In light of losing private bus service, LD-31 leaders announce NJ Transit to add Greenville stops


State Senator Sandra Cunningham, Assemblyman Nick Chiaravalloti and Assemblywoman Angela McKnight, all of the 31st Legislative District, announced that NJ Transit will be adding bus service to Greenville this month after losing a private bus service in March.

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By John Heinis/Hudson County View

Effective Saturday, June 22, 2019, NJ Transit will re-route its No. 1 bus route in Jersey City to provide bus service to residents affected by the termination of the A&C Corporation’s  No.4 bus route, the legislators said in a joint statement.

“Access to ride sharing services that offer door to door transportation is not something every resident in a densely populated area, such as Jersey City, is afforded,” Cunningham said.

“Thankfully, NJ Transit has shown its commitment to the residents of New Jersey, specifically, those who reside in Jersey City, with their willingness to reroute the
bus lines. I appreciate NJ Transit for their effort, and I thank our Jersey City residents for trusting us to offer an effective resolution to this issue.”

The A&C Bus Corporation got rid of the route in question as of March 2nd, citing “low ridership” as their reasoning and never elaborated further.

The new and enhanced route for the No. 1 will now serve the discontinued A&C No. 4 bus stops along Communipaw and Pacific Aves, which have not had the benefit of a bus service for the past four months.

“Working together with NJ Transit, we heard the concerns of the community and were able to find a solution for all commuters affected by the No. 4 route. I applaud NJ Transit for their willingness to find a permanent route that will serve the residents of Jersey City,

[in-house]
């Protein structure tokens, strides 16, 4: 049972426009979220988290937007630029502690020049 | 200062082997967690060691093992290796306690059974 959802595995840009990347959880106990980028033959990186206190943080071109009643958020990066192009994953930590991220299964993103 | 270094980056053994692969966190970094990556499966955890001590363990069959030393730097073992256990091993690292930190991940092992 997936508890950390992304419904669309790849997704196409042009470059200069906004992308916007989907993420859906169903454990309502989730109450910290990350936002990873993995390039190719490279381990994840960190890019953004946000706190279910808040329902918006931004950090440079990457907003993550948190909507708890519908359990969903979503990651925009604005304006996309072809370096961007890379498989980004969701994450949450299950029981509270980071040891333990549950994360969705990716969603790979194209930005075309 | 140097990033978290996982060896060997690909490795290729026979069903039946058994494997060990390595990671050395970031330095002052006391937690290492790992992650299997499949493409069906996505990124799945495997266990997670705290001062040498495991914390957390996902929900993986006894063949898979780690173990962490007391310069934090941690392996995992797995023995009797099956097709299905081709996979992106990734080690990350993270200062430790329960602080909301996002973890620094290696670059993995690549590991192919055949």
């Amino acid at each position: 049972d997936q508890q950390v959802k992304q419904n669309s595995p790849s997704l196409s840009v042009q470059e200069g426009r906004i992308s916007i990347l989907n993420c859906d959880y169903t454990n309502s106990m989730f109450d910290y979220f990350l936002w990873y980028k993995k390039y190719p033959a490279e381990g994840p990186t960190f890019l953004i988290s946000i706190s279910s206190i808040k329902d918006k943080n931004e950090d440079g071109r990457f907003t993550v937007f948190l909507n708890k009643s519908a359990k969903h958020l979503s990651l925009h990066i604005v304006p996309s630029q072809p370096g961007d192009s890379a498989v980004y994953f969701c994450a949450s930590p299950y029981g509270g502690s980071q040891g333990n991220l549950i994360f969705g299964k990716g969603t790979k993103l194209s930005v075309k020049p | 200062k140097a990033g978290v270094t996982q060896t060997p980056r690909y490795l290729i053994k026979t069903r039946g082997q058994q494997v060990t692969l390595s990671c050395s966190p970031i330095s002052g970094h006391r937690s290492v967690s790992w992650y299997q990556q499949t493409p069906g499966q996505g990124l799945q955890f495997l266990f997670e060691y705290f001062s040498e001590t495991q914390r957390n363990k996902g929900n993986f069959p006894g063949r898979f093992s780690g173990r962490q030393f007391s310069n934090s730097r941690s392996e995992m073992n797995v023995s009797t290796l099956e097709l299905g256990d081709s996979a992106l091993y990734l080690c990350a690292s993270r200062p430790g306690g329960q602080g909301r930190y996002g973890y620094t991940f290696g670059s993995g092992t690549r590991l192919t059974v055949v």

particularly in the south side. I want to also thank the residents for their patience during this time,” added McKnight.

Meanwhile, Chiaravalloti also commended NJ Transit, further stating that he introduced bill A-5116 on March 4th, just three days after the No, bus route was cancelled.

The legislation calls for any private bus operator that receives funding from NJ Transit or any other stat entity to provide notice and hold public hearings before they are able to make service changes.

“I am glad that NJ Transit was able to address the needs of the community. But a larger issue remains at stake. Jersey City is rapidly growing every day and needs more mass transit options, not less,” Chiaravalloti explained.

“This is why I introduced legislation (A-5116) that would require private transit companies to issue notices and hold public hearings before making significant changes to transit lines so that private transit companies can be more accountable to the communities they serve. I have urged NJ Transit to consider creating more bus lines throughout the city to better serve the growing population.”

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